Satsuma Province
in Kyūshū, Japan, by the spouse of the US Minister to Japan, General Van Valkenberg, who renamed them satsumas.[14] Between 1908 and 1911 about a million Owari mikan trees were imported throughout the lower Gulf Coast states.[12] Owari is still commonly grown in Florida.[11] The towns of Satsuma, Alabama; Satsuma, Florida; Satsuma, Texas; and Satsuma, Louisiana
Satsuma, Louisiana
were named after this fruit. By 1920 Jackson County in the Florida
Panhandle had billed itself as the "Satsuma Capital of the World." However, the commercial industry was damaged by a −13.3 °C (8.1 °F) cold snap in 1911, a hurricane in 1915,[12] and a very cold period in the late 1930s. Distribution[edit] Citrus
unshiu is grown in Japan, Spain, central China, Korea, the US, South Africa, South America, New Zealand, and around the Black Sea.[11][14] Varieties[edit] Unshiu varieties cluster among the mandarin family.[15] There are, however, some hybrids. Possible non-hybrids[edit]

Kishu mikan Onshu mikan Ōgonkan
or Ki-mikan Komikan


(pumello hybrid) Clausellina[citation needed] Kinkoji unshiu (C. obovoidea(kinkoji) × C. unshiu)[16] Kiyomi

is a kiyomi hybrid

Kobayashi mikan (C. natsudaidai × C.unshiu)[17] ? Natsudaidai
(pomelo × mikan[citation needed]) Shonan Gold Iyokan


^ a b Schlegel, Rolf (2009). Dictionary of Plant
Breeding, Second Edition. CRC Press. p. 437. ISBN 9781439802434. It is of Chinese origin, but introduced to the West via China; in Japan it is known as "unshu mikan," in China, as "wenzhou migan"; recorded cultivation of the "wenzhou migan" date back some 2,400 years; it was listed as a tribute item for Imperial consumption in the TANG Dynasty; the best record of the cultivation of this variety in ancient China is from Jijia Julu, written by Han YAN, the governor of the region and published in 1178"  ^ a b c d Michel H. Porcher. "Sorting Citrus
names". The University of Melbourne.  ^ "Japanese Mikan
and Satsuma Oranges". hawaii.edu. Mikan
is a tangerine-like citrus fruit that is grown in warmer regions of Japan in large quantities. Many different varieties have been introduced to Japan from China since the eighth century, but since the late 19th century the most important variety has been the unshu.  ^ probable origin in Kyushu islands, Japan or imported from China to Japan " Citrus
unshiu". Germplasm Resources Information Network (GRIN). Agricultural Research Service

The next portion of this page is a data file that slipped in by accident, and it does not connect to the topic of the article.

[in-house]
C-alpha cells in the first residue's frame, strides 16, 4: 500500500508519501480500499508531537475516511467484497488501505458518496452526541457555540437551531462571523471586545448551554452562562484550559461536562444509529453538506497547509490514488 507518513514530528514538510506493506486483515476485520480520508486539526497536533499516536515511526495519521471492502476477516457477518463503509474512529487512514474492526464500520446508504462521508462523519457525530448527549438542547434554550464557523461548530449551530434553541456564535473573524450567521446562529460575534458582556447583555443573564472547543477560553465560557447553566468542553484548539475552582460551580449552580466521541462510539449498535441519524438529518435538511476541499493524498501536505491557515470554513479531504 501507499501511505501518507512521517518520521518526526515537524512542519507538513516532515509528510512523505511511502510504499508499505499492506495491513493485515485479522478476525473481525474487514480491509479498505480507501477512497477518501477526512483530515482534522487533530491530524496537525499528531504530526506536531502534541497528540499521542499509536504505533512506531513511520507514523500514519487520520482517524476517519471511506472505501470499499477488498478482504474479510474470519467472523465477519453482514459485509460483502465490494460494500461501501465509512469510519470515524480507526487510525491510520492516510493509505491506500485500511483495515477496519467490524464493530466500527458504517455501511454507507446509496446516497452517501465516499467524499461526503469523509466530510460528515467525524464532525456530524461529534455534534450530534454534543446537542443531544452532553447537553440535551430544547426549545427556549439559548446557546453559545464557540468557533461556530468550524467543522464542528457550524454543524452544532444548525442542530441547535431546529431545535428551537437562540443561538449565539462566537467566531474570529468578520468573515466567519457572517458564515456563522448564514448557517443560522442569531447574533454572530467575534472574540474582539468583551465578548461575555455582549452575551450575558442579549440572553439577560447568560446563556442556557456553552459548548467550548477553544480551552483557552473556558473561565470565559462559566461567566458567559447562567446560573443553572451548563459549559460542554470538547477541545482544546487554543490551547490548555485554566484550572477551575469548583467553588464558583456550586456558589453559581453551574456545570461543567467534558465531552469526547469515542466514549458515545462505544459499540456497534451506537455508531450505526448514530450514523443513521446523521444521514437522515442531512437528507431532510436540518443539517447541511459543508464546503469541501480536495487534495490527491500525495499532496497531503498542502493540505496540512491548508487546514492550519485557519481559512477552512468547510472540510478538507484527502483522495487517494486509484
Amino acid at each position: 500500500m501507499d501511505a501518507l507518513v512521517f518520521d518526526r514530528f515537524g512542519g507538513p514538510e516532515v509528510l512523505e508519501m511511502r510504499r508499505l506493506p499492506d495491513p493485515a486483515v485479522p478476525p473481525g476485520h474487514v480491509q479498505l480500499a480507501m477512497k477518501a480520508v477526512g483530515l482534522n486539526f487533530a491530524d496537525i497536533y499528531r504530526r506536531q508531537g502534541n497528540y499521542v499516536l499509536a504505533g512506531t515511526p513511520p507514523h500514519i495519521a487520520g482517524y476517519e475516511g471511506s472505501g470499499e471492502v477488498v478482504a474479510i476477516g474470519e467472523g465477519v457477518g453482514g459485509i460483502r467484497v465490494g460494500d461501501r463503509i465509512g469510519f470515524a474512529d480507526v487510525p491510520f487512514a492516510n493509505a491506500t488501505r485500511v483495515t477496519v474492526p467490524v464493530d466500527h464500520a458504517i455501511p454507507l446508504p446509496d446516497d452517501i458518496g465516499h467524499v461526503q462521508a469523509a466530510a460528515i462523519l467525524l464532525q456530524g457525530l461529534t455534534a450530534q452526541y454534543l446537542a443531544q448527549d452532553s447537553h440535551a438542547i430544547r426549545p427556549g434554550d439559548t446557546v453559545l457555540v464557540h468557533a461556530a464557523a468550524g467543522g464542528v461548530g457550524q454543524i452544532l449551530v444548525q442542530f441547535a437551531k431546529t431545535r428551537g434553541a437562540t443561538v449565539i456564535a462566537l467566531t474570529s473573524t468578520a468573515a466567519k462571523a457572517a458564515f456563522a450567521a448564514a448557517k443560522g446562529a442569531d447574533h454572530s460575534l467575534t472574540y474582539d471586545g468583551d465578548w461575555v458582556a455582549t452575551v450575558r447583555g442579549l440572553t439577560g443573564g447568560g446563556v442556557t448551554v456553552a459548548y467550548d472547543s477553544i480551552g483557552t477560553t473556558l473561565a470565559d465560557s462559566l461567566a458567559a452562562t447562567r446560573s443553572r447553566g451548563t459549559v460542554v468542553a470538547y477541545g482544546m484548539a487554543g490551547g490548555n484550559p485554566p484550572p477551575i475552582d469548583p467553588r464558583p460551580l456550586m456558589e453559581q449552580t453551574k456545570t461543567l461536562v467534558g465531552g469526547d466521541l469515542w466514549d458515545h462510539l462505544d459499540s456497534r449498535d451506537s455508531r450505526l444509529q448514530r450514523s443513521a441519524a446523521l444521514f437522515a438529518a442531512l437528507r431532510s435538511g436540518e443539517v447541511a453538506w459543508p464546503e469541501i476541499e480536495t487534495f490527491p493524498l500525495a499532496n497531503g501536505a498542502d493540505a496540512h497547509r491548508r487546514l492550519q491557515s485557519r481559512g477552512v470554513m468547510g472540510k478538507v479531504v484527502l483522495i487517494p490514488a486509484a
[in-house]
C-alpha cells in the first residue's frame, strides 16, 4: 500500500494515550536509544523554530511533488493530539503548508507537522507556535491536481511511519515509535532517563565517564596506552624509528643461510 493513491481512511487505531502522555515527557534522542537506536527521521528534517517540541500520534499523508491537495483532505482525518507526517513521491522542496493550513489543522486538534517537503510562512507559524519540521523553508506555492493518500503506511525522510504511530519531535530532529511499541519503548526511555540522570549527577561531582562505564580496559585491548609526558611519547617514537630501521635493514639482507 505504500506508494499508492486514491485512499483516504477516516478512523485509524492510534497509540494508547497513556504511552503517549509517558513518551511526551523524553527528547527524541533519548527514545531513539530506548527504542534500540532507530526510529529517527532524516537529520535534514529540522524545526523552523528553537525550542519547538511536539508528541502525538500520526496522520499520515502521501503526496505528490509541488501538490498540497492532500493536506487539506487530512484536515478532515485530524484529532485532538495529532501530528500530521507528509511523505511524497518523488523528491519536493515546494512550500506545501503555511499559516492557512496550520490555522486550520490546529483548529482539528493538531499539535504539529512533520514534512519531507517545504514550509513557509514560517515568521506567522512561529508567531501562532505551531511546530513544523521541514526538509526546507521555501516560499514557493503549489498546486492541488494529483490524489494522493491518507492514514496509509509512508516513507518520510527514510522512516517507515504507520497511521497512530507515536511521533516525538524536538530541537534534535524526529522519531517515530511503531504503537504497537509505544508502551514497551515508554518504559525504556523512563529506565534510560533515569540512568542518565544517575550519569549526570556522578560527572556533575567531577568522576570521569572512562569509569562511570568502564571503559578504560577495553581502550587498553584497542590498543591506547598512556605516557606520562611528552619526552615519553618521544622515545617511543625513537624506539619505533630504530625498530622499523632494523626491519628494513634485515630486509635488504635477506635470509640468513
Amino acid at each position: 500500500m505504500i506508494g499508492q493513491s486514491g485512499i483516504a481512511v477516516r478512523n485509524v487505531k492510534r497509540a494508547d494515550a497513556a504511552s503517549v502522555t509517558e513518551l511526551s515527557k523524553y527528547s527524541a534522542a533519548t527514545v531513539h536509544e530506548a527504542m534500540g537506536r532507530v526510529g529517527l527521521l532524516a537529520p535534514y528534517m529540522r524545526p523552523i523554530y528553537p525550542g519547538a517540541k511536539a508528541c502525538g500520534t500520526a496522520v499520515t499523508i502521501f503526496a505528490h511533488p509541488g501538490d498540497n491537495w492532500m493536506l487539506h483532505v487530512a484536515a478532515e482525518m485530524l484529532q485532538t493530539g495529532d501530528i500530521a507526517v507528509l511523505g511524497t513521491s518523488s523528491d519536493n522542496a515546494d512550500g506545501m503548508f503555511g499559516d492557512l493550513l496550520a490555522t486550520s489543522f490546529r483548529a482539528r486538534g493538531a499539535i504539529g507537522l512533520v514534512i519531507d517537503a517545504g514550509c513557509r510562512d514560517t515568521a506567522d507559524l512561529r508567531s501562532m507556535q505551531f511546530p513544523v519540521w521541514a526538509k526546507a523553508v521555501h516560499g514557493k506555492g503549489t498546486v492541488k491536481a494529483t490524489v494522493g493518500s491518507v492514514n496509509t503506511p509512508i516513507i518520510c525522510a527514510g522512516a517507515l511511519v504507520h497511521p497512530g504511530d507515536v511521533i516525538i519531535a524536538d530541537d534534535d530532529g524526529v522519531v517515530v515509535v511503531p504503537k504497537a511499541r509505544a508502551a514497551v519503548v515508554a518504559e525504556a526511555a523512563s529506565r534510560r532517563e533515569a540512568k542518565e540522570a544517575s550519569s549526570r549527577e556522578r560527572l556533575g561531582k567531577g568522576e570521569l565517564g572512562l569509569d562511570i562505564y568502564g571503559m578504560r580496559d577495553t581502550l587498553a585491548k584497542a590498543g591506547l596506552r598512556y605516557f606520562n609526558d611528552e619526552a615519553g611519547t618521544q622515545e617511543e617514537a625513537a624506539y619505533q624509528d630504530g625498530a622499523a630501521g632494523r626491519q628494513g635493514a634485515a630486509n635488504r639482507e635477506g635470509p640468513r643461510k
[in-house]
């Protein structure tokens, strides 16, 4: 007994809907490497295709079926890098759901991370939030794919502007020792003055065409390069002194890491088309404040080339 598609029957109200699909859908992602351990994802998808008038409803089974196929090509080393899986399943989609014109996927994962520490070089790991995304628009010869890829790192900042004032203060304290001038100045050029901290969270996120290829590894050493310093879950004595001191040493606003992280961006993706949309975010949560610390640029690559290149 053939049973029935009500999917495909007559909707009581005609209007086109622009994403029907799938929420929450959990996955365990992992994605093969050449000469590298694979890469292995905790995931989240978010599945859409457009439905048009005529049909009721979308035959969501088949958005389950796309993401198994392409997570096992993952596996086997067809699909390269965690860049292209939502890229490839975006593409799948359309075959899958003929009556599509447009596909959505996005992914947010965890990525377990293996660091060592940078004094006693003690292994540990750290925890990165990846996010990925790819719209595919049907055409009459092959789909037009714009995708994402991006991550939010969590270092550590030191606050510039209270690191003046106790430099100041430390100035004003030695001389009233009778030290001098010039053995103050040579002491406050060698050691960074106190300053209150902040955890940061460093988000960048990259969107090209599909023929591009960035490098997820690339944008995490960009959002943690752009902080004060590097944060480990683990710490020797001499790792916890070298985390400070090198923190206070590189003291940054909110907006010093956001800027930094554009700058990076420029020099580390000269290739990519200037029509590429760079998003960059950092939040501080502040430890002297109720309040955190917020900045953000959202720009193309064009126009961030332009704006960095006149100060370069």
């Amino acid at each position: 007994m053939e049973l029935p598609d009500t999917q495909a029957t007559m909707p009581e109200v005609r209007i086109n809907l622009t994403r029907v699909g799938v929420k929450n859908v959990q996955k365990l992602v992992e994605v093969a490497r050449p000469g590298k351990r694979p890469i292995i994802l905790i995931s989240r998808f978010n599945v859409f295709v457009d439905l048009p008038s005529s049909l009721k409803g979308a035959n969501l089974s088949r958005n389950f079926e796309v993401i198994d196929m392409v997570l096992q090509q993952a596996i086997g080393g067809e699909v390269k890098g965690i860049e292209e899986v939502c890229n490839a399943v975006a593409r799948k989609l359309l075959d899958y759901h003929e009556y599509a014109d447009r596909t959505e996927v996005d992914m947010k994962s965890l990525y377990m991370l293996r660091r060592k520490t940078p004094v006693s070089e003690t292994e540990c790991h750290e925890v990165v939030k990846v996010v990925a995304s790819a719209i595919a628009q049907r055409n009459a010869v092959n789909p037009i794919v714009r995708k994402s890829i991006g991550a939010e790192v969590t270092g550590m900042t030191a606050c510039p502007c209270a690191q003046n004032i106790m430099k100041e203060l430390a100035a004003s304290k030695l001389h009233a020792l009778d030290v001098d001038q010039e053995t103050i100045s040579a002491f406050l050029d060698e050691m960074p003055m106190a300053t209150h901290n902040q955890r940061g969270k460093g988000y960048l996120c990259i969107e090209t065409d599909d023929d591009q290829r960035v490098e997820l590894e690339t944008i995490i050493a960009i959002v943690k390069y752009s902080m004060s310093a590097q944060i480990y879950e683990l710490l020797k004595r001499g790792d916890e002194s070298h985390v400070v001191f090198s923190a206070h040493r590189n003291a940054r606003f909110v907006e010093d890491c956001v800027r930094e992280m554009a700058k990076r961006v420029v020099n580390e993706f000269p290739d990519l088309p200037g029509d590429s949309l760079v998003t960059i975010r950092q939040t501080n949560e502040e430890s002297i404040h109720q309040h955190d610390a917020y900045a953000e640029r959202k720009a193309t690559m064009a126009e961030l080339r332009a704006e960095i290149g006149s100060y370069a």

Agricultural Research Service
(ARS), United States Department of Agriculture (USDA). Retrieved 11 December 2017.  ^ Misaki, Akira (November 1999). "紀州有田みかんの起源と発達史(The Origin and the Development-Process of "Kisyu Arida Mikan(Arida Mandarin)")". 経済理論(The Wakayama Economic Review) (in Japanese). University of Wakayama. 292: 97–118. (After the many years of research, Dr. Tanaka has concluded the place of origin of Satsuma is Nagashima, Kagoshima. Satsuma is a chance seedling of Sōkitsu, Mankitsu, or Tendaisankitsu introduced from Huangyan Zhejiang, China. It appeared in the early Edo period.)  Archived by Arita Mikan
Database at http://www.mikan.gr.jp/report/kigen/index.html ^ Branford, Jean (1978). A dictionary of South African English. Oxford University Press.  ^ "New universal mitochondrial PCR markers reveal new information on maternal citrus phylogeny". Tree Genetics & Genomes. 7: 49–61. doi:10.1007/s11295-010-0314-x.  ^ Wu, Guohong Albert; Terol, Javier; Ibanez, Victoria; López-García, Antonio; Pérez-Román, Estela; Borredá, Carles; Domingo, Concha; Tadeo, Francisco R; Carbonell-Caballero, Jose; Alonso, Roberto; Curk, Franck; Du, Dongliang; Ollitrault, Patrick; Roose, Mikeal L. Roose; Dopazo, Joaquin; Gmitter Jr, Frederick G.; Rokhsar, Daniel; Talon, Manuel (2018). "Genomics of the origin and evolution of Citrus". Nature. 554: 311–316. doi:10.1038/nature25447.  and Supplement ^ Shimizu, Tokurou; Kitajima, Akira; Nonaka, Keisuke; Yoshioka, Terutaka; Ohta, Satoshi; Goto, Shingo; Toyoda, Atsushi; Fujiyama, Asao; Mochizuki, Takako; Nagasaki, Hideki; Kaminuma, Eli; Nakamura, Yasukazu. "Hybrid Origins of Citrus